C2 Connects College Age to Local Congregation
When Joy and Elliot Gonzalez came to Liberty UMC as youth directors a few years ago, their job description included one line about young adult ministry.
When they turned their attention to that area, they found an opportunity to start from scratch.
“We found two 19-year-olds, and we started meeting in our home,” Elliot said.
Over the course of a year, that group grew to about a dozen. During that time, they explored what other college-age ministries were going on in Liberty, and found this to be a real void, even though there is a large population of college students at William Jewell, Maplewood and the University of Missouri Kansas City in Liberty.
Last Thanksgiving, the growing group was looking for a place to have a Thanksgiving dinner for college students. They were connected to Charles Small, who offered to let them use some commercial space on the town square, above a Mexican restaurant. After Thanksgiving, the Gonzalez’s wrote him a thank you note, telling him how 50 students came together there for Thanksgiving. Then Small requested a meeting.
“He gave us the keys, and asked us to do something spectacular here,” Gonzalez said. Small is letting them use the space for free, charging nothing for rent or utilities.
The group had been meeting on Wednesday nights, and had stalled out at about 15. Since moving into the new space, the group grew to 25 to 35 on a typical Wednesday night. They’ve also started meeting on Monday nights, with attendance ranging from 15 to 30.
When they say night, they mean night. The gathering starts at 9 p.m. and officially runs until 10:30 p.m., but many stay later.
“We usually still have a lot of people here at 11 p.m., sometimes midnight,” Elliot said. “When they leave here, they go to I-Hop or Steak and Shake.”
They typically run a theme or series, with opening talks, but much of the gathering is small group discussion with a lot of interaction.
“We have participants from all sorts of faith traditions, and atheists and agnostics, who say they appreciate the discussion and being able to ask questions,” Elliot said.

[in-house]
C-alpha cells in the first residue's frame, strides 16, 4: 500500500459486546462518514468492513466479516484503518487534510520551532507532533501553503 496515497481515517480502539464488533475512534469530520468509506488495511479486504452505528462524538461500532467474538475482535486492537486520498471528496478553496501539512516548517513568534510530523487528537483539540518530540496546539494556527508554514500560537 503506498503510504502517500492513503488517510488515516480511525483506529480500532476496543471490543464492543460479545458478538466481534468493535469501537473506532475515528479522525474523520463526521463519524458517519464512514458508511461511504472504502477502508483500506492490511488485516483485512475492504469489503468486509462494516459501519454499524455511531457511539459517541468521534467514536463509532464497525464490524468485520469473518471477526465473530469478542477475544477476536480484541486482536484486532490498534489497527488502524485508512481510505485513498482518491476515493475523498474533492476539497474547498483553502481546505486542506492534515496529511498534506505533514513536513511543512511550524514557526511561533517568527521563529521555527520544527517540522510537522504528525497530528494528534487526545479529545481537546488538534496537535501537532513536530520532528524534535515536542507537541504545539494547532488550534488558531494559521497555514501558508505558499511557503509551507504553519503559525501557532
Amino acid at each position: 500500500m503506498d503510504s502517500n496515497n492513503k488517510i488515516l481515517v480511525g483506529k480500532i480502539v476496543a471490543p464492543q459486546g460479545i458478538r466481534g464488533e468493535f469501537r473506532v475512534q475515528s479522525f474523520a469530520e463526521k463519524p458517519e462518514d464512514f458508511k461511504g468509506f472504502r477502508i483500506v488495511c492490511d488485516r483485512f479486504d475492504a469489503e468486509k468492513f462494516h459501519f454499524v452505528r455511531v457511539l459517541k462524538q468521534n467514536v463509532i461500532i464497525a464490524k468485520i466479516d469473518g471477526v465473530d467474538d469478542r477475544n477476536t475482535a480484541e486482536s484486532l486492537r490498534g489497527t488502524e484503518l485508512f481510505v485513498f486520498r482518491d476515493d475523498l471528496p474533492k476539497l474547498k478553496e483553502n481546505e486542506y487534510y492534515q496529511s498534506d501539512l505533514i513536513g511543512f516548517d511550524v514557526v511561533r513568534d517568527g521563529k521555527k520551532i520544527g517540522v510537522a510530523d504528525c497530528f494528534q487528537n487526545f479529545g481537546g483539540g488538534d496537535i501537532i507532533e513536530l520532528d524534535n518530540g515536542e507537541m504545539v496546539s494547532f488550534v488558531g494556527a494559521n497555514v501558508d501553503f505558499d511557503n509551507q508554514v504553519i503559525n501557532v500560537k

Providing that place to wrestle with questions is a large part of the appeal, and the purpose, of the ministry.
“We want to provide an open space for people to wrestle with doubt and gain a deeper, more grounded faith,” Joy said. “It’s good to know why you believe what you believe.”
On the worship side of things, Elliot describes the music at C2 as being a bit more folksy than the music they do at the youth gatherings. The worship space is small, and works well with the group at its current size. “When we have 15 people singing, it feels like 50, and 50 feels like hundreds,” Elliot said.
The artwork and décor at the gathering place is kept neutral so that people who may not feel comfortable in church can feel comfortable there. At first C2 didn’t mention their Methodist connection, but now they are upfront about it, beginning every gathering by acknowledging their connection to Liberty United Methodist Church, and expressing how John Wesley encouraged critical thinking, and had a “think and let think” posture.
Some of the college students who started coming to C2 are now also attending Liberty UMC. Some are even considering their own call to ministry. Joy and Elliot are also working on developing mentors in the Liberty UMC congregation, with the mentoring going both ways.
“We see making this connection as an opportunity for some reverse mentoring as well,” Joy said. “We want these young adults to be able to share their own perspectives on faith, and how they were formed.” They are planning on having some open invitation nights, in which a young adult panel speaks and takes questions from older adults.
When Joy was a college student in Springfield, she quickly became involved in a local congregation that took a real interest in reaching out to young adults, and her experience in that local church was a significant part of her college experience. “At the heart of our ministry is connecting these college students and young adults to the local church and the larger Christian community,” Joy said.
That connection is beginning to form in tangible ways. This summer at Liberty UMC three of the leaders of the Vacation Bible School program were young adults from C2.
As the Gonzalez’s make future plans, one thing they keep in mind in sustainability. “We want this ministry to continue whether or not we are here leading it,” Elliot said.